Historic Records of the Fifth New York Cavalry, First Ira Harris Guard: Its Organization, Marches, Raids, Scouts Engagements and General Services , During the Rebellion of 1861-1865
S. R. Gray, 1865 - 358 strani
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1st Lieutenant 2d Lieutenant action advance army artillery attack August battle boys brigade camp Captain captured cavalry charge Charles Colonel column command continued Court House creek crossed December died division duty early Edward enemy enemy's engaged escaped fall fell field Fifth New York fight fire followed force Ford front George guard halted hands head heavy Henry Hill hope horses infantry James January John Joseph July June killed leaving Libby Lieut Major March Michael miles morning moved never night November o'clock October officers ordered passed picket Point position present prisoners Private quarters rail road RANK reached rear Rebel received regiment remaining rest retreat returned Richmond river road Robert sent Sept September Sergeant skirmish Smith soldier soon Station Thomas town White whole Winchester woods wounded
Stran 180 - He dashed down the line, mid a storm of huzzas, And the wave of retreat checked its course there, because The sight of the master compelled it to pause. With foam and with dust the black charger was gray; By the flash of his eye and the red nostril's play, He seemed to the whole great army to say, " I have brought you Sheridan all the way From Winchester down to save the day.
Stran 32 - Banks' headquarters in Strasburg, for reinforcements. The direct road to Strasburg was occupied by the enemy, so I was obliged to ride round by another, seventeen miles. I rode the seventeen miles in fifty-five minutes. Gen. Banks didn't seem to think it very serious, but ordered one regiment of infantry and two pieces of artillery off. I asked Gen. Banks for a fresh horse to rejoin my company, and he gave me the best horse that I over rode, and I started back.
Stran 32 - I turned back and drew my revolver, expecting either a desperate fight or a Southern jail ; but the officers in the road didn't stop me, and I was lucky enough not to meet any of their pickets. But if it was not a narrow escape, then I don't know what is. When I got out of the enemy's lines I rode as fast as the horse could carry me to Gen. Banks, and reported what I had seen and heard. He said I had saved the army.
Stran 337 - He captured Harper's Ferry, with his nineteen men so true. I0 And he frightened old Virginy, till she trembled through and through, They hung him for a traitor; themselves a traitor crew : But his soul is marching on. John Brown...
Stran 183 - Afterward rapidly transferred from the right flank to the extreme left, you materially and successfully assisted in defeating the enemy in his attempt to turn the left flank of our army. Again, ordered upon the right flank, you attacked and defeated a division of the enemy's cavalry, driving him in confusion across Cedar Creek. Then, changing your front to the left at a gallop, you charged and turned the left flank of the enemy's line of battle and pursued his broken and demoralized army a distance...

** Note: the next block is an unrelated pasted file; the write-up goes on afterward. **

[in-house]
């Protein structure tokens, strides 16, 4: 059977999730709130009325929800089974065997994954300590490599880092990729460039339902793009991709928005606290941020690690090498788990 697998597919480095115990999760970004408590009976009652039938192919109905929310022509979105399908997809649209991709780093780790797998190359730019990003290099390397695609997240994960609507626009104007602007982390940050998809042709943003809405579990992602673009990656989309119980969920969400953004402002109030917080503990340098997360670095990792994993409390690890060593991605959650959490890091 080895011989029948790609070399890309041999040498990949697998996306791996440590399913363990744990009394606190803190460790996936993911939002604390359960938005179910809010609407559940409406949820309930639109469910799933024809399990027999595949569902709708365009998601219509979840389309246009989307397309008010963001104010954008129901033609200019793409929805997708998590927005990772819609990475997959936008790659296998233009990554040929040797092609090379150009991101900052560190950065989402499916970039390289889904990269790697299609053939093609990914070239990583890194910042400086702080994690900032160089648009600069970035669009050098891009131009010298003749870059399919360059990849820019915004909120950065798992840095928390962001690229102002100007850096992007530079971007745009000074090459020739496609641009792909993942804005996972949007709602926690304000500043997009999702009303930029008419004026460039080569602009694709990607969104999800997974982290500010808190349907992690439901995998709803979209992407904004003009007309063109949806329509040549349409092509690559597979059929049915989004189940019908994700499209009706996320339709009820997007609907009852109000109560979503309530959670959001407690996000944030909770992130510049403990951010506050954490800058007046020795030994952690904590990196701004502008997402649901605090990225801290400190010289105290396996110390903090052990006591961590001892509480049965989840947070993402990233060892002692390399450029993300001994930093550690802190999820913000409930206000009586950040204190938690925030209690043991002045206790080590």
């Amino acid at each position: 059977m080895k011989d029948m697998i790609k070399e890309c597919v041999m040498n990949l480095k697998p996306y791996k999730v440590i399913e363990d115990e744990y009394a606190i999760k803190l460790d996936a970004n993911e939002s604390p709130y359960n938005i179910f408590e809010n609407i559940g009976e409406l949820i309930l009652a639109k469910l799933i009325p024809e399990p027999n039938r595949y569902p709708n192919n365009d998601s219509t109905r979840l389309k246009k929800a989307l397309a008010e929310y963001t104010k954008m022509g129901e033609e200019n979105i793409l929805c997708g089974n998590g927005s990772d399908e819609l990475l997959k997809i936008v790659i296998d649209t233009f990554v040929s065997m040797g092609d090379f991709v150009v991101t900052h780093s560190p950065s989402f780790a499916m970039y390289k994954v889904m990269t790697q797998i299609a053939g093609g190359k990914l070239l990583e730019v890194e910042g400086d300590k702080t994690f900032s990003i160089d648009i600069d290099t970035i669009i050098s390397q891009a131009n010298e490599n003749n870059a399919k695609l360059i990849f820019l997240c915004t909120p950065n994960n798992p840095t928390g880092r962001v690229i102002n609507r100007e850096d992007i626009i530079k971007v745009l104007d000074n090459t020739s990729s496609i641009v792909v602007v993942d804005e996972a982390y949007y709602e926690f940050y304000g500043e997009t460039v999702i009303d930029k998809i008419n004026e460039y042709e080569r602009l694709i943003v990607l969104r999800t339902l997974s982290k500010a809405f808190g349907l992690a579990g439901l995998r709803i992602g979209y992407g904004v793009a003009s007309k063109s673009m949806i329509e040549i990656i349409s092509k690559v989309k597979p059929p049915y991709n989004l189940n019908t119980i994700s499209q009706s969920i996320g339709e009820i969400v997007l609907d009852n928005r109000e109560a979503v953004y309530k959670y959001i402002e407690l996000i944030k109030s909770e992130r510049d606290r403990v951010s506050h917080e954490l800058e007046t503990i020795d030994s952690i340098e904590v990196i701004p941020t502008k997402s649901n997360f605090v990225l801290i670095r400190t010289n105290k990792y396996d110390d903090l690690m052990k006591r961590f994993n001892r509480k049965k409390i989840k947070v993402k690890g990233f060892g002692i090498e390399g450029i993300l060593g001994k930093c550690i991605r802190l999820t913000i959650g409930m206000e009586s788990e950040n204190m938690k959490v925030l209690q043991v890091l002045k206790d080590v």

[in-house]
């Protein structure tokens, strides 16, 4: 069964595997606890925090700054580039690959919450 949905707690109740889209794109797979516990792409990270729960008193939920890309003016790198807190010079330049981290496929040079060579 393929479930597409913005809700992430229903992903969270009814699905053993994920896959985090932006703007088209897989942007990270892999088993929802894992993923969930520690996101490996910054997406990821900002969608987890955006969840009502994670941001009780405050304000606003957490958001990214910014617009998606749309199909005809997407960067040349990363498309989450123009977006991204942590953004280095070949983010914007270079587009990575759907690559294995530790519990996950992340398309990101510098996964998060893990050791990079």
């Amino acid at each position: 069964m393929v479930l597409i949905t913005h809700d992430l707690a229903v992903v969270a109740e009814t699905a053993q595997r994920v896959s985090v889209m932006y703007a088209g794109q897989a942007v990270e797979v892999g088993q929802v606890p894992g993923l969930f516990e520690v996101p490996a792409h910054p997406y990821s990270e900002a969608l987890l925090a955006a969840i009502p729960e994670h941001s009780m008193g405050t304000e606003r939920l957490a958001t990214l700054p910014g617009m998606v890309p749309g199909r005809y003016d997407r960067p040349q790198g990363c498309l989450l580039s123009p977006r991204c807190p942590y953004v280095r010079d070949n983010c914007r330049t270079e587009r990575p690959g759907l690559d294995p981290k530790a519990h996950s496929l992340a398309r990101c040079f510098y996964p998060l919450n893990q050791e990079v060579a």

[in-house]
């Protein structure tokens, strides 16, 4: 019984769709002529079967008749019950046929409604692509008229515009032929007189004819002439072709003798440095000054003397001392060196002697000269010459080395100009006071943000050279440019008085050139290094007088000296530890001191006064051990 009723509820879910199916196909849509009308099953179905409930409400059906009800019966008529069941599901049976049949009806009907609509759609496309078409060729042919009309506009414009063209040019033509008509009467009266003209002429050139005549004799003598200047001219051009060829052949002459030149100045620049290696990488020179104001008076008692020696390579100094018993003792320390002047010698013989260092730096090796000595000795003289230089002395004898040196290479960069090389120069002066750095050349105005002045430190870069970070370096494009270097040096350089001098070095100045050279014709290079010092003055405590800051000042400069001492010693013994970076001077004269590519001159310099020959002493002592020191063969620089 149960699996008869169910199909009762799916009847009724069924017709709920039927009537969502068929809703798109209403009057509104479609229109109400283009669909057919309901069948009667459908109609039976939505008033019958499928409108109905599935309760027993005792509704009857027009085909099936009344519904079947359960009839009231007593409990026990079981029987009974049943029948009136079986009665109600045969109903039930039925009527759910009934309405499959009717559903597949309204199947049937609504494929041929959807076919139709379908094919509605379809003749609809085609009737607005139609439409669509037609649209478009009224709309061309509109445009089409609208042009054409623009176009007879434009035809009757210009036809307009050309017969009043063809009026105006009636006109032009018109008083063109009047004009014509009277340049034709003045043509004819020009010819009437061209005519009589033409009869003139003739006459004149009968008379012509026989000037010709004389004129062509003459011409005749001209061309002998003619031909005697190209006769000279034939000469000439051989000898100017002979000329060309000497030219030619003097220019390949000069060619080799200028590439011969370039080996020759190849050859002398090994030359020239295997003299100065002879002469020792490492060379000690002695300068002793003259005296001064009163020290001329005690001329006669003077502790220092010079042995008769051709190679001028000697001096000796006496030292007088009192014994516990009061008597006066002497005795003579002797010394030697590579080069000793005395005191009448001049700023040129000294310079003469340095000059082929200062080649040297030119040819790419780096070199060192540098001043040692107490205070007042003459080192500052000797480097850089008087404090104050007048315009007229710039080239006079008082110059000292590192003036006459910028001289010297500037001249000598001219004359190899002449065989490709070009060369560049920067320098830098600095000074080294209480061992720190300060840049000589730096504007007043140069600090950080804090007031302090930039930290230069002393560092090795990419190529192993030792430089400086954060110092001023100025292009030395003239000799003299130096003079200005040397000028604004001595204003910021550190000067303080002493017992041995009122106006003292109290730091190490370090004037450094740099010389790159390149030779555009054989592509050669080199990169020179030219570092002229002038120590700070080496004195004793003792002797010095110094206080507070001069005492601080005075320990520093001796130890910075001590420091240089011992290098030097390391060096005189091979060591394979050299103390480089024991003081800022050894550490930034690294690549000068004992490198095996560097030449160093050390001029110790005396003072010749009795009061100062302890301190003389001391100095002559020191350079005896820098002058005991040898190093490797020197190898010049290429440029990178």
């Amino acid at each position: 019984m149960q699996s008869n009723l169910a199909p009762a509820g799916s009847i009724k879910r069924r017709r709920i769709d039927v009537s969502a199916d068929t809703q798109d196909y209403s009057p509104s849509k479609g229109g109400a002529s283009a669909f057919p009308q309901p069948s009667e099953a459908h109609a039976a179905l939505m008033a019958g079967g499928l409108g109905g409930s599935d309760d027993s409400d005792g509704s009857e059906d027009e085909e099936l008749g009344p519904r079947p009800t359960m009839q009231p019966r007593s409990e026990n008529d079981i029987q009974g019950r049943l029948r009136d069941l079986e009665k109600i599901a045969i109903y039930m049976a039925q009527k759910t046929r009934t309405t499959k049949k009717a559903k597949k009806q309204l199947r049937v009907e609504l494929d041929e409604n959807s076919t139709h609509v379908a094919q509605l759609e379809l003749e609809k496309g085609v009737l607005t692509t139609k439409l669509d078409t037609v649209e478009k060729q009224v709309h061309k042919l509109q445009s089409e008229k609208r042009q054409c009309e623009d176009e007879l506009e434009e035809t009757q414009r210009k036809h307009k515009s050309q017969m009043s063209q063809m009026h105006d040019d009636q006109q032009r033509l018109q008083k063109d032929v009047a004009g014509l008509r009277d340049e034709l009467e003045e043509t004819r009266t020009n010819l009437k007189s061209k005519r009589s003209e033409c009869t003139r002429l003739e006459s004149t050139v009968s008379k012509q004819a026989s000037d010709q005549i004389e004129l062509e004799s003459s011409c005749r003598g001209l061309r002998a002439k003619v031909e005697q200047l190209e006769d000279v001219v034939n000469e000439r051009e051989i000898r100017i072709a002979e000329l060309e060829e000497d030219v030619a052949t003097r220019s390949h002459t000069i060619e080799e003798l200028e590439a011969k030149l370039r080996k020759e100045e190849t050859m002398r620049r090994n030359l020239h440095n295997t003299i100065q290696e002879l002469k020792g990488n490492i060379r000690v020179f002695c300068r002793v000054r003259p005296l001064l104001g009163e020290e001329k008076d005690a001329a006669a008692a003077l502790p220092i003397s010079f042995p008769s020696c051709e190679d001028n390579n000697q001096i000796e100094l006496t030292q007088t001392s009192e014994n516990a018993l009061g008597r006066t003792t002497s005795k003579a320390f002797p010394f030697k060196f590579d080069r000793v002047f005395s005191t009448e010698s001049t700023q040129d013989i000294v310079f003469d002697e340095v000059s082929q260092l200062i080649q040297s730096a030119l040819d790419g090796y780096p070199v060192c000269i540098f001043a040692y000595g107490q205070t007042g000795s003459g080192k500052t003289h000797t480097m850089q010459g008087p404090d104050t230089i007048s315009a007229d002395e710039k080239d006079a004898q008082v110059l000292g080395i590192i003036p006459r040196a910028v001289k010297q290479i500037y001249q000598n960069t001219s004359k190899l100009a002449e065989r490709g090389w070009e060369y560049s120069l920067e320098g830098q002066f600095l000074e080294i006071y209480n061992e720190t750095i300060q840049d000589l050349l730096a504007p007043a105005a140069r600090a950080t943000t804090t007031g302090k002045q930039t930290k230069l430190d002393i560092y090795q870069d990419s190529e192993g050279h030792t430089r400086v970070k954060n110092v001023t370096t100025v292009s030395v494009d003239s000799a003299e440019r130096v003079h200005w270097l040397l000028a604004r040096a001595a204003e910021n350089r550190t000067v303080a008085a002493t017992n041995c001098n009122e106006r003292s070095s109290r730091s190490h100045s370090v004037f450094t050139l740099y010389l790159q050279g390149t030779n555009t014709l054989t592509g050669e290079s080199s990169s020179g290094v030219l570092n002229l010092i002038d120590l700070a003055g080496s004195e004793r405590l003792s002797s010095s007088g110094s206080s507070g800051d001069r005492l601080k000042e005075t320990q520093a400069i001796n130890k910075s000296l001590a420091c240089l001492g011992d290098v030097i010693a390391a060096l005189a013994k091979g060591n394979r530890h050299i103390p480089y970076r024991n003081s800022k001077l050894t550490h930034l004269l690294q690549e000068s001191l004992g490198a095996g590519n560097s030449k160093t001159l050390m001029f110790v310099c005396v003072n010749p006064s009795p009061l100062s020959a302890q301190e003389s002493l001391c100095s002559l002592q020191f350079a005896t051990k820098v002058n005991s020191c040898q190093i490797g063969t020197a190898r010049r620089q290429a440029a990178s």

Stran 182 - Engagement of the nineteenth instant your conduct throughout was sublimely heroic, and without a parallel in the annals of warfare. In the early part of the day when disaster and defeat seemed to threaten our noble Army...
Stran 182 - With pride and gratification your commanding general congratulates you upon your brilliant and glorious achievements of the past few days. On the 9th of the present month you attacked a vastly superior force of the enemy's cavalry, strongly posted, with artillery in position, and commanded by that famous "Savior of the Valley,
Stran 31 - You have probably heard of the three days' fighting from Strasburg and Front Royal to Martinsburg. Our company and company B were ordered to Front Royal, in the mountains, twelve miles from Strasburg, last Friday, and when we got within two miles of our destination we heard cannonading. The Major ordered the baggage to stop, and our two companies dashed on, and found several companies of our infantry and two pieces of artillery engaged with several thousand of the enemy. Just as we arrived on the...
Stran 32 - I ever rode, and I started back. I came out on the Front Royal turnpike, about two miles this side of where I left our men. Saw two men standing in the road, and their horses standing by the fence. I supposed they were our pickets. They didn't halt me ; so I asked them if they were pickets. They said, " No." Says I, " Wh'o are you ? " " We are part of Gen. Jackson's staff.